"to show pity on all prisoners and captives,"

applied this divine petition to those who, by the fortune of war, were now placed in their power. The plea of mercy--so far at least as to the sparing of their lives-should never have been urged with greater success than in the case before us. [7]  Here were misguided men--rebels, if you please--whose crime (and a very grave one we will allow it to be) was their maintaining their fidelity intact to a line of kings to whom their ancestors had sworn fealty and obedience, but whom the nation, in its wisdom, had excluded from the succession to the throne. May the tear of the Recording Angel obliterate many of the dark pages in the history of our country!

Mention has been made of the Battle of Culloden. This decisive engagement was fought on the 16th of April, . The King's forces were commanded by William, duke of Cumberland,


son of the reigning monarch. The carnage was terrific; no quarter was given, none expected.[8] 

In one decisive hour the young Chevalier beheld his hopes blasted, his family doomed to perpetual exile, and himself a fugitive and a wanderer.[9] 

The unhappy Earl of Kilmarnock and Lord Balmerino were among the prisoners whom this victory delivered over to the Government, and were beheaded on Tower Hill, on the 18th day of August, .

The execution, however, of a few noblemen, the attainder of others and confiscation of their property, were alone considered inadequate to ensure the safety of the throne. The blood of a whole hecatomb of victims was requisite to cement a fabric which had been so rudely assailed. The King of Terrors, therefore, was to hold his high court of justice; and before him were placed, in


grim array, the only acknowledged reformers of this period-the axe and the rope. Had any one suggested milder measures, if he escaped a prison for his presumption, he would have been consigned to a lunatic asylum for his folly.

The nation, in acquiring greatness, had omitted the lesson of generosity.

Special commissions for the trial of the unfortunate prisoners were shortly opened in various parts of the country; and on the 23d of June, at a Sessions held for this purpose at St. Margaret's Hill, in the borough of Southwark, , colonel of the Manchester Regiment, and , holding a captain's commission in the same force, were, with several others, placed on their trials, and convicted of high treason. The awful sentence awarded by the law was passed upon them.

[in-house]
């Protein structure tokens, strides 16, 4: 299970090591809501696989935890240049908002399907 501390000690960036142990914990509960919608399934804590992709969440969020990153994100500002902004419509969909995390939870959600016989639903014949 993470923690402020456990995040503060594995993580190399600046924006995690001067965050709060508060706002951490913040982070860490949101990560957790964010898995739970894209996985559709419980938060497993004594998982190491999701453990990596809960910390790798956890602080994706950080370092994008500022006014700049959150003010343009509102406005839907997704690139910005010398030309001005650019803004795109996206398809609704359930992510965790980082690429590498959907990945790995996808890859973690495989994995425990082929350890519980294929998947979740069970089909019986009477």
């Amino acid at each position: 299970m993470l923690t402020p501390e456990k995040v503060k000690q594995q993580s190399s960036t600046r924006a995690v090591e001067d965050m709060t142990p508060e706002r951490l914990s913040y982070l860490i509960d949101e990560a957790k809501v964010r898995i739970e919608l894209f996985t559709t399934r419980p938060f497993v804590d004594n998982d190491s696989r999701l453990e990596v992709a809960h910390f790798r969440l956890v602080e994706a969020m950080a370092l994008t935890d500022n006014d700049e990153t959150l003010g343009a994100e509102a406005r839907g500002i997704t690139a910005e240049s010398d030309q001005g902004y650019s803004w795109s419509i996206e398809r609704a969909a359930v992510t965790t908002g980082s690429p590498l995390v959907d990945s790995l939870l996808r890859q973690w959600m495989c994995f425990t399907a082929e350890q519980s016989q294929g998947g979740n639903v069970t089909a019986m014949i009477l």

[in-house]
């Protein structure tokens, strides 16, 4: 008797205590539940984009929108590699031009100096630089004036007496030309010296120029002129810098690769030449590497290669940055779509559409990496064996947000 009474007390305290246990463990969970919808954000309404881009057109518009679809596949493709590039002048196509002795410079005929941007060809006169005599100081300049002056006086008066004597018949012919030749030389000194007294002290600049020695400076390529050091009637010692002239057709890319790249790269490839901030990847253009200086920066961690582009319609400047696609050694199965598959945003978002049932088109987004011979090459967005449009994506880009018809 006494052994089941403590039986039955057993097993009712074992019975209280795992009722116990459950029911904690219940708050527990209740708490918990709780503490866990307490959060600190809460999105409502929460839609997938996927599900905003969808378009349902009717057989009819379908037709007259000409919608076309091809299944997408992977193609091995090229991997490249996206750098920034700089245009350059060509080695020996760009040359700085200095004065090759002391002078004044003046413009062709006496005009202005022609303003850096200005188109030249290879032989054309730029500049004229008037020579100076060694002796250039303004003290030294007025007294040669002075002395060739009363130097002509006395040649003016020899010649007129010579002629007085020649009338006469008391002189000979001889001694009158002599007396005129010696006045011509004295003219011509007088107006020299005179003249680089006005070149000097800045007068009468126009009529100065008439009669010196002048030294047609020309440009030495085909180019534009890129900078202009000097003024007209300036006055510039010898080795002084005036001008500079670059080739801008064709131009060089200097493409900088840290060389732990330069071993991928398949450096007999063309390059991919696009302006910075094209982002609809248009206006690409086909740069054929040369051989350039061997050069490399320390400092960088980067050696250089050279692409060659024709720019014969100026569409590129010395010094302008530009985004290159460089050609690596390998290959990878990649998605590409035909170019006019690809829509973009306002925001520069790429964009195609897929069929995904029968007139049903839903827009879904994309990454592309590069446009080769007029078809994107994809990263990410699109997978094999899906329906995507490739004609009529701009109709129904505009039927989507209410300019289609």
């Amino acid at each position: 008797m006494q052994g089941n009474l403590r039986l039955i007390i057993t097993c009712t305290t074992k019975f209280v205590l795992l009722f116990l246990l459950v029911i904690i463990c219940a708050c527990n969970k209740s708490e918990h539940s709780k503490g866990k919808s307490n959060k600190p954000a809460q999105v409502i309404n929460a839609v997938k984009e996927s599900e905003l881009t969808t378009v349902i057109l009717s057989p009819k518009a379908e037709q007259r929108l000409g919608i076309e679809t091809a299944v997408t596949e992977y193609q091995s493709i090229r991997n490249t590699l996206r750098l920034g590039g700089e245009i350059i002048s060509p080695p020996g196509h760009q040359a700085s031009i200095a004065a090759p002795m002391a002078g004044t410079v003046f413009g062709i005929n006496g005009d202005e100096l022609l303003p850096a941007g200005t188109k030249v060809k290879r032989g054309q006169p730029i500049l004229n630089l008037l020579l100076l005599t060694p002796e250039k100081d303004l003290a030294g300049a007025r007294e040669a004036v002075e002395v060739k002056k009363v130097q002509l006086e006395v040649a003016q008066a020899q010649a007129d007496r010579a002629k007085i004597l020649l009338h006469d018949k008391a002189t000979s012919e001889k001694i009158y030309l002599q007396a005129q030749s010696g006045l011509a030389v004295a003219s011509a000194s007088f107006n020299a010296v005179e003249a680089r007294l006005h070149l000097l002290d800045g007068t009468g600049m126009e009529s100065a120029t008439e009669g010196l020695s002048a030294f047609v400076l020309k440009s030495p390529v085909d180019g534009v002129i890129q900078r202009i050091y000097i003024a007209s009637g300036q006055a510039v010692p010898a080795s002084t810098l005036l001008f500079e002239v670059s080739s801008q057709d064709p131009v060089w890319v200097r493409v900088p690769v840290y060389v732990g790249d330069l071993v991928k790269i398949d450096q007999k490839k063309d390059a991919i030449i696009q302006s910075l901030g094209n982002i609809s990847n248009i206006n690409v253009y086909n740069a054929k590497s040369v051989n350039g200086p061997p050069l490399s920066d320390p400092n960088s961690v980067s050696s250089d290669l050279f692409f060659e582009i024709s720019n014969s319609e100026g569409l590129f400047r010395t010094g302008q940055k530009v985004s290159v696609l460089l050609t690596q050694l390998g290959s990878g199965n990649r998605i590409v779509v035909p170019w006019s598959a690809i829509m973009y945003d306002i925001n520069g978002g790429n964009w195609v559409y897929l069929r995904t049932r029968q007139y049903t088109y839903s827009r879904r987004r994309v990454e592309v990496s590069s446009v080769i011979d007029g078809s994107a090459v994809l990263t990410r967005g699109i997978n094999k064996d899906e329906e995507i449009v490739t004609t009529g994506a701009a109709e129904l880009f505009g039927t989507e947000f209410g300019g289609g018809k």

Before we proceed to the last sad scene of their lives, we must give our readers some account of these brave and gallant men, who, as they had stood undaunted amidst the blaze of battle, blanched not at the fearful preparatives of death on the scaffold.

was of an old and honourable family, who had long resided in Lancashire, and whose descent may be traced from the earliest periods of English history.

His grandfather, an able cavalier, had fought and died for King at the fatal battle of Marston Moor; his brother,


John Townley, Knight of St. Louis, was tutor to the son of the Second, the Chevalier St. George, and was known as the translator of into French.[10] 

His uncle, Mr. Townley, of Townley Hall, had been, to some extent, implicated in the former rebellion (); and although on his trial acquitted by a jury, was not thereby fully exculpated in the opinion of the public.[11] 

, the subject of the present notice, entered early in life into the service of France, and displayed, at the siege of Phillipsburg, in , whilst serving under the command of the Duke of Berwick, [12]  a bravery and courage under the fire


of the enemy, and an acquaintance so extensive with military tactics, as raised him at once in the esteem of all those with whom he was associated.

It was at this siege, whilst visiting the trenches, that the Duke of Berwick, of whom mention has been made, one of the most experienced generals in the French service, was killed by a cannon-ball. was near him at the moment.

For nearly sixteen years he remained abroad, serving with zeal and fidelity in the armies of France, and acquiring for himself increasing honour and military reputation. Desirous, however, of once more visiting a country which, amidst all the changes of his life, was still first in his thoughts and affections, he returned, about the year , to England, and quietly resided with his family in Lancashire. This tranquillity, however, was to be of short duration. The year '45 arrived; the son of him whom he considered as his lawful sovereign had advanced to , his banner waved over Preston. was not one ever to permit the probability of personal danger to interfere with the discharge of what he considered a positive duty. He, therefore, immediately offered his services to the young Chevalier, which offer was at once accepted, and a colonel's commission conferred upon him. He quickly placed himself at the head of 200 men, and entered Derby with the victorious army. On the retreat to